This post was inspired by my new friend and adventure educator (and FUN Follower) Katie. Her situation is a common tale - she wants something different.
In a recent email she told me:
My favorite name game is Group Juggle because it seems to be the most helpful in actually learning names. But, after you facilitate it for the hundredth time it's time for something different.
Then she asked,
Do you know of any [other name games] that are as helpful and active as Group Juggle that work with youth and adults?
In my response to Katie (along with some suggested Name Games) I said that I know "Name Games" in two ways. Activities that use names as a helpful behavior within a task, and activities that are used to learn and practice names. When names are used as a helpful behavior the task is the focus (e.g., Group Juggle - get the object through the pattern as quickly as you can). Learning names is not the goal, but again, it's helpful to the task, and yes, some participants might actually learn some names
I also told Katie that if the facilitator actually takes the time after an activity (like Group Juggle) to go around and ask for volunteers to call out as many names as they can, then we're practicing and learning names (and offering a "challenge" as well). A win-win in my book. (But, in my experience, I don't see this happening very much with activities that use names - it might not be necessary or it simply might not seem important enough. Learning names important enough - don't get me started.)
Activities that are used to learn and practice names are different. The goal is to learn names, any other outcomes are secondary. Below is one of my all-time favorite Name Games. It's purpose is to learn names in a fun way. Here's how I facilitate it:
Toss-a-Name Game & Testing Out Toss-a-Name Game comes from the first edition of Silver Bullets (Rohnke, 1984). You need a bunch a safe tossable objects (safe enough to hit the cranial regions without damage - not that we're doing this on purpose!) for your circle of players - I have at least one tossable for every two people.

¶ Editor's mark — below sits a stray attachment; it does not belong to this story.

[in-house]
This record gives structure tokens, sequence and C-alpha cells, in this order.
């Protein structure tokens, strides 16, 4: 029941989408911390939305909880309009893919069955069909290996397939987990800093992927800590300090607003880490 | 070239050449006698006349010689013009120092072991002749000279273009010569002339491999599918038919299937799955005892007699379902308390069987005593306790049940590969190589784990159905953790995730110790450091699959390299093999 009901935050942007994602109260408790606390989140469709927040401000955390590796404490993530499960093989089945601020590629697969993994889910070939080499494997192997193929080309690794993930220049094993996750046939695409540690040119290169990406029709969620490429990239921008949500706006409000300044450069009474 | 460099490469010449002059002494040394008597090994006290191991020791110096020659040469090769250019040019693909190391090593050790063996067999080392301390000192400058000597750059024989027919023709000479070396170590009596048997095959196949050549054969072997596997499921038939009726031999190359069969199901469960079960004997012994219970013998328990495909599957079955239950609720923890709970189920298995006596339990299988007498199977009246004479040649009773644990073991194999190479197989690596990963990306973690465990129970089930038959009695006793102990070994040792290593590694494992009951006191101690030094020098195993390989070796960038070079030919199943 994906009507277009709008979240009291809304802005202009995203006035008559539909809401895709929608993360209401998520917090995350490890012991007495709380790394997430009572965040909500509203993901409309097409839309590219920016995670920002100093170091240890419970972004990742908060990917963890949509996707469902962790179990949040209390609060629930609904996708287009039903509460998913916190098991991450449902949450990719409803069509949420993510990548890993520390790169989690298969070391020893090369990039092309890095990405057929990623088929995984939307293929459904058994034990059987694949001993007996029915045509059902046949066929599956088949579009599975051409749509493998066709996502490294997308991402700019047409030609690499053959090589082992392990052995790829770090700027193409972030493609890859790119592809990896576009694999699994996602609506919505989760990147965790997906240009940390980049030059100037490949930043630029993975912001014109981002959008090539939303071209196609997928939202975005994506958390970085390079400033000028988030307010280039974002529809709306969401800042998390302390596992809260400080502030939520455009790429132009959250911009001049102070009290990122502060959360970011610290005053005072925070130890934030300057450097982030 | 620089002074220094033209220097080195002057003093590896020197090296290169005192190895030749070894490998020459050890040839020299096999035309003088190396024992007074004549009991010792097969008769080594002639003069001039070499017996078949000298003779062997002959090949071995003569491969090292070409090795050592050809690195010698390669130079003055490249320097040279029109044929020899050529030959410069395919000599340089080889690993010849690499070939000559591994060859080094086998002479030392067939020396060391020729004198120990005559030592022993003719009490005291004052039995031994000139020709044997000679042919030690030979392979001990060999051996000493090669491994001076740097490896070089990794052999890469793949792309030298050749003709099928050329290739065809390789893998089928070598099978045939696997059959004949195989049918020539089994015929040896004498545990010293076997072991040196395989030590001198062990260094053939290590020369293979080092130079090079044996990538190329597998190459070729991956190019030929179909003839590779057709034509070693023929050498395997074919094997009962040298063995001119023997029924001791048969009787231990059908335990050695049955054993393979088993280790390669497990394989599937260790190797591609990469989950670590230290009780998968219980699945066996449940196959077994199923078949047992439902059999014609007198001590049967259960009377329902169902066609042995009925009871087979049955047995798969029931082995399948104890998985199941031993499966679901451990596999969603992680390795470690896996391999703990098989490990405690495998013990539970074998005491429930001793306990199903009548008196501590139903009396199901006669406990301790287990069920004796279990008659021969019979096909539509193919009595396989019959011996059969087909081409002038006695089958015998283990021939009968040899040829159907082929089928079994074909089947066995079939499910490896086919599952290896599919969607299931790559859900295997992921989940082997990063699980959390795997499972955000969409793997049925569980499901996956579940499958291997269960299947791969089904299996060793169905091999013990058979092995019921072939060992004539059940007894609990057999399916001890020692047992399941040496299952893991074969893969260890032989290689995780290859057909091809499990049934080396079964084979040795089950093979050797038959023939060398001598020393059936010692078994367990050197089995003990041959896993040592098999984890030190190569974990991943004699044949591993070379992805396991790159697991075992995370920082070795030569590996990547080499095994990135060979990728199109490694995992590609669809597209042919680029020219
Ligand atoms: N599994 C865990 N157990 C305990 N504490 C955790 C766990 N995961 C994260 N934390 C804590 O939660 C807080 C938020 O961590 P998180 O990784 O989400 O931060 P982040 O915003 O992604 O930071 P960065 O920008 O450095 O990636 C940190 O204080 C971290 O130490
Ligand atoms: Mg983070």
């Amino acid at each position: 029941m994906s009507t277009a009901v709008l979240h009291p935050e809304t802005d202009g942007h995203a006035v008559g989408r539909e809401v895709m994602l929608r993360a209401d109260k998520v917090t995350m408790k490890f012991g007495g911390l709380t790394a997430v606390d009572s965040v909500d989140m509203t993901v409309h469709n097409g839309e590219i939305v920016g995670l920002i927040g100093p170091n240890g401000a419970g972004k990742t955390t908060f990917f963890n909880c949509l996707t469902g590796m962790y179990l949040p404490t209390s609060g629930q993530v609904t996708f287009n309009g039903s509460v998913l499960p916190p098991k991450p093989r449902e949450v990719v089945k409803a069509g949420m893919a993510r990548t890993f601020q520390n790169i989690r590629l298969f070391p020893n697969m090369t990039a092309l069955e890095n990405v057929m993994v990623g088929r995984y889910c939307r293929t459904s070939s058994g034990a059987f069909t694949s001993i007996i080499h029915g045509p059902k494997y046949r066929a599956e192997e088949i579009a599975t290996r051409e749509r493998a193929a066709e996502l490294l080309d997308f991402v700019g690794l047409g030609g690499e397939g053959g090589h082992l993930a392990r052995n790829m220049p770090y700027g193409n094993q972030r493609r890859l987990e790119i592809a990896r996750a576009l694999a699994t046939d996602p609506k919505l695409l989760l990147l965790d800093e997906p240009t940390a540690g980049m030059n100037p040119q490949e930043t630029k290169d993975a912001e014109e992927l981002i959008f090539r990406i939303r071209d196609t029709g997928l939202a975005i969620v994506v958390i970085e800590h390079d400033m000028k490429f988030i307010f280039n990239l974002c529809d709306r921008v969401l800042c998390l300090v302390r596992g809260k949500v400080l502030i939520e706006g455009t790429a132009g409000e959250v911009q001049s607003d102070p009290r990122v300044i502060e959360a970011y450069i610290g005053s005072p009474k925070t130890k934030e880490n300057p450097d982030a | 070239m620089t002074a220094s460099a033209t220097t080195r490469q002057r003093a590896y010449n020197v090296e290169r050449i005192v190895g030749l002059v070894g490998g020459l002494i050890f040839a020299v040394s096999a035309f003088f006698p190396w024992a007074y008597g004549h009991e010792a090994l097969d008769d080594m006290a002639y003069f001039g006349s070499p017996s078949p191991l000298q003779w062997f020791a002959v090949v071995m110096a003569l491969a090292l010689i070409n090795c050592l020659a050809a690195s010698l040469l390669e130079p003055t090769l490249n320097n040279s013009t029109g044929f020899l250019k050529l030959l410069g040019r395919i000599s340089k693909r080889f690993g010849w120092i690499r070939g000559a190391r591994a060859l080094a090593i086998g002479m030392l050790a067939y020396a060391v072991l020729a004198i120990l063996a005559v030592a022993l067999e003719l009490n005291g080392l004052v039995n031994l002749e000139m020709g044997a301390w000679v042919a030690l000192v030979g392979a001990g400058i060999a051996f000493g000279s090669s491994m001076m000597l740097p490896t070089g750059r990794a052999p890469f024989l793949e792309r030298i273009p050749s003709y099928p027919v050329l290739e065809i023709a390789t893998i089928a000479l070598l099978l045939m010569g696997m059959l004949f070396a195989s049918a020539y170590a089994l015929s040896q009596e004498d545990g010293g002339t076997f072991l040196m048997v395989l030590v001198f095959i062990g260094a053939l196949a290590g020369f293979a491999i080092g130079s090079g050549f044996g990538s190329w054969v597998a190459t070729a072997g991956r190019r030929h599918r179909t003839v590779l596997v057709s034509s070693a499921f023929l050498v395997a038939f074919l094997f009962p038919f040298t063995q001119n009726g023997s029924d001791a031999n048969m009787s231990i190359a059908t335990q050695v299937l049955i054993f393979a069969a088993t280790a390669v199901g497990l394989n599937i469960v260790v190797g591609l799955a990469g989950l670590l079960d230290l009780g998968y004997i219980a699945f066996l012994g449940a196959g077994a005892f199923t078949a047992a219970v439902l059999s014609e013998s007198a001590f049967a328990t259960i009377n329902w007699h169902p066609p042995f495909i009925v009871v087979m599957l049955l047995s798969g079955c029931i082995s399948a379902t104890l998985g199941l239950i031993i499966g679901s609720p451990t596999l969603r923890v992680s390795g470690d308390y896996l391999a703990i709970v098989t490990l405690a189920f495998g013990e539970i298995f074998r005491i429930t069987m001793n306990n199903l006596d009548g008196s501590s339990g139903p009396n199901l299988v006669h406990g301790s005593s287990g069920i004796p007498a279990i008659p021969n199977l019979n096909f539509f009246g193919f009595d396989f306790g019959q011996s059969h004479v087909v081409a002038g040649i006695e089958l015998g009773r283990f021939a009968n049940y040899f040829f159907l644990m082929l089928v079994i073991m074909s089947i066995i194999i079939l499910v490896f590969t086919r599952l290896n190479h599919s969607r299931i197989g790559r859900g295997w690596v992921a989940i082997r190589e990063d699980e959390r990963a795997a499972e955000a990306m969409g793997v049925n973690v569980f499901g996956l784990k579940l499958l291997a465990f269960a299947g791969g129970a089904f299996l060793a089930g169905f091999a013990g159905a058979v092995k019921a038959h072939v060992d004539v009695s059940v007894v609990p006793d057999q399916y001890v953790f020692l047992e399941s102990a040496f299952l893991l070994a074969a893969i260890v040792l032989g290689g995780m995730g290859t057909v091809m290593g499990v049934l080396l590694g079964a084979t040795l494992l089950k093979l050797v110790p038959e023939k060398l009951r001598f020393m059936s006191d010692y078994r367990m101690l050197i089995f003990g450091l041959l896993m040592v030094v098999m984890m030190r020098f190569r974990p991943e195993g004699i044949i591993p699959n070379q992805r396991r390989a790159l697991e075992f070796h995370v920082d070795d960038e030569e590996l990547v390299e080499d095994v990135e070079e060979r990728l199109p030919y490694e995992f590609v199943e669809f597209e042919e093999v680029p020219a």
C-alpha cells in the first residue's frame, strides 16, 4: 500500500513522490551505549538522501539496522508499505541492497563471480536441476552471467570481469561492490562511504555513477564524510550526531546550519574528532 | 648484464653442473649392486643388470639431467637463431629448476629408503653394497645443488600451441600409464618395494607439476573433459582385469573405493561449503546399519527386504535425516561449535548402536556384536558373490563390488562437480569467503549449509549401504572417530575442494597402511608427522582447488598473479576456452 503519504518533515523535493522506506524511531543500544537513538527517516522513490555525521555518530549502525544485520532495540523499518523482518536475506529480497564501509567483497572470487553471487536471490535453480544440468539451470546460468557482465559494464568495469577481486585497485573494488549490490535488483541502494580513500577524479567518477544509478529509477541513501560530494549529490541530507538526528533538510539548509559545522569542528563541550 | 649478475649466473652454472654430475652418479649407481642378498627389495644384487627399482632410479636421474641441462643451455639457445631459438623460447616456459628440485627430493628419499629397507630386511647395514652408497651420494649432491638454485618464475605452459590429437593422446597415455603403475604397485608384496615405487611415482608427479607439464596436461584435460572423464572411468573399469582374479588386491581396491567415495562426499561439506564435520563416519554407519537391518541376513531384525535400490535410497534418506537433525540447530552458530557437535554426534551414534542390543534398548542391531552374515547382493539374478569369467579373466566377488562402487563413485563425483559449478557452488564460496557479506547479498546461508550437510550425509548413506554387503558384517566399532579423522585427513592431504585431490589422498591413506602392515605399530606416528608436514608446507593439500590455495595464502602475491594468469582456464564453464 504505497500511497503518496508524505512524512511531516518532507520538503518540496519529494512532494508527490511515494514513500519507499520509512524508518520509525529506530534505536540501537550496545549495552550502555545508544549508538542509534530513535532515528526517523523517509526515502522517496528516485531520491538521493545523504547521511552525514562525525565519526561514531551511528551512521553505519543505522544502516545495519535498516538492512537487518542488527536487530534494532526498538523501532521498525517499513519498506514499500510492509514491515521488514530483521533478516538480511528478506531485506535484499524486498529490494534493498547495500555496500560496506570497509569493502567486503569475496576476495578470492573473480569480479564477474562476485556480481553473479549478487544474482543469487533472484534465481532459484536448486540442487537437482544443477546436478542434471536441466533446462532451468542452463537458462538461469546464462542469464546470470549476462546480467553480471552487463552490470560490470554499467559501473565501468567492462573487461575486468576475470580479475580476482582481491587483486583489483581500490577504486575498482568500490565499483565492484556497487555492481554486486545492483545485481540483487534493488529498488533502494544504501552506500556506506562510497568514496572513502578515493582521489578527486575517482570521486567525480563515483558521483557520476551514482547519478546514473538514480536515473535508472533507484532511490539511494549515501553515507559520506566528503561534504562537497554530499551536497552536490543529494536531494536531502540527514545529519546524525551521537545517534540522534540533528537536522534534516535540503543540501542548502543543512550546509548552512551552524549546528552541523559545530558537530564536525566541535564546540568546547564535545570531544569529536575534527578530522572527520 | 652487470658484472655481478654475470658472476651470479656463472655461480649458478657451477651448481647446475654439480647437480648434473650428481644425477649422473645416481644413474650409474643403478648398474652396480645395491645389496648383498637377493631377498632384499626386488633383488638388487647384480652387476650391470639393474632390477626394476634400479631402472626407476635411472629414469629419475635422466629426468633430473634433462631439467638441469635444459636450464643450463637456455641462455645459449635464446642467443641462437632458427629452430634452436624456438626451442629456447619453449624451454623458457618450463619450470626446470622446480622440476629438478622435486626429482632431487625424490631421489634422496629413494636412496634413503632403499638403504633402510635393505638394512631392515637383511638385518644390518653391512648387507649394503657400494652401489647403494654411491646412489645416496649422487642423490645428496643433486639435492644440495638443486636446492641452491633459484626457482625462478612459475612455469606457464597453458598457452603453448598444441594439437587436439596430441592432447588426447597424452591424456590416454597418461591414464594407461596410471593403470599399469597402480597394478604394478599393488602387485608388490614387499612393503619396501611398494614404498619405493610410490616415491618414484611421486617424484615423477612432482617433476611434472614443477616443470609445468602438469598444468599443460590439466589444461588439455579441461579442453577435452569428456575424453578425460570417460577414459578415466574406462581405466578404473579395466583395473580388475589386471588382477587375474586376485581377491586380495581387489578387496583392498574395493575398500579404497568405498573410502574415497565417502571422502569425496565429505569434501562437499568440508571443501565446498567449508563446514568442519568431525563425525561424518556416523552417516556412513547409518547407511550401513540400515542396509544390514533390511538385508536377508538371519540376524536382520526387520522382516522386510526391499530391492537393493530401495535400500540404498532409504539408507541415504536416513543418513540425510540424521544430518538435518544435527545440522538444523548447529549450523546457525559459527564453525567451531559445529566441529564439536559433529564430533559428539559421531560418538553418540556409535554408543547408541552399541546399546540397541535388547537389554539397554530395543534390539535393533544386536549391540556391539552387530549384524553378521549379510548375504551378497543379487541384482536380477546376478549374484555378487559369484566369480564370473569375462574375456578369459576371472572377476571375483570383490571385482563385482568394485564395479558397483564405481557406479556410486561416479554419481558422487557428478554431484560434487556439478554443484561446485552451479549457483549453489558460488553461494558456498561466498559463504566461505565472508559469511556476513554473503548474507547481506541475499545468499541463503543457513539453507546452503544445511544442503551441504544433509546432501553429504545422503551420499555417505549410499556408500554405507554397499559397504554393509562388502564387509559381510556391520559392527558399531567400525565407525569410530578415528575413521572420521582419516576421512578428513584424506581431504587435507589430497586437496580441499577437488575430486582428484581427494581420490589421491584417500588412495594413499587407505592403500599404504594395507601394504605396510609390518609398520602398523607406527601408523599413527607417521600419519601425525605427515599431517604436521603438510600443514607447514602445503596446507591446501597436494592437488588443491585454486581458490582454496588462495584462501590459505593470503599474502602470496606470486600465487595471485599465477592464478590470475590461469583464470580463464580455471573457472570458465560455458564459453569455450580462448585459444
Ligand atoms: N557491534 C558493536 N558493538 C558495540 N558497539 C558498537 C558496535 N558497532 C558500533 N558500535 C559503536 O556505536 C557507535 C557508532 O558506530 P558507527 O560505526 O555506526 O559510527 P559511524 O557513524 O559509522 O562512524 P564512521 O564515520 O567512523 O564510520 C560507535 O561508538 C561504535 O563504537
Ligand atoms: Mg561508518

One object starts the action. The person tossing the object is asked to first, 1) say the name of the person s/he is tossing the object to, then 2) make a connection with this person - in many cultures this is eye-contact, finally 3) toss the object. This is called "Proper Tossing Procedure" (or PTP). Following this procedure leads most groups to successful tosses and catches (not that catching is even required). The next person to possess the object (since the intended person might not get the toss) follows the same procedure - name, connection, toss. This one object goes around the group in any which-way - no pattern required. Once the process is understood, after a minute or so, I stop the action and tell my group about Testing Out.
Now that you understand how PTP works I would like to give you a challenge - remember, it's your challenge, your choice around here, so it's up to you if you want to try "testing out." We're going to continue the activity, following PTP. After a few minutes I will stop the process and ask who would like to test out. If you are up for the challenge, the first thing you will need to tell me is what grade you want to go for - this means, getting 90% or more names correct gives you an "A" grade. (For an A+ you need to get all the names correct.) A "B" is in the 80th percents, a "C" is in the 70th percents, and so on. If you don't get the grade you want, you can try again after another round of tossing play.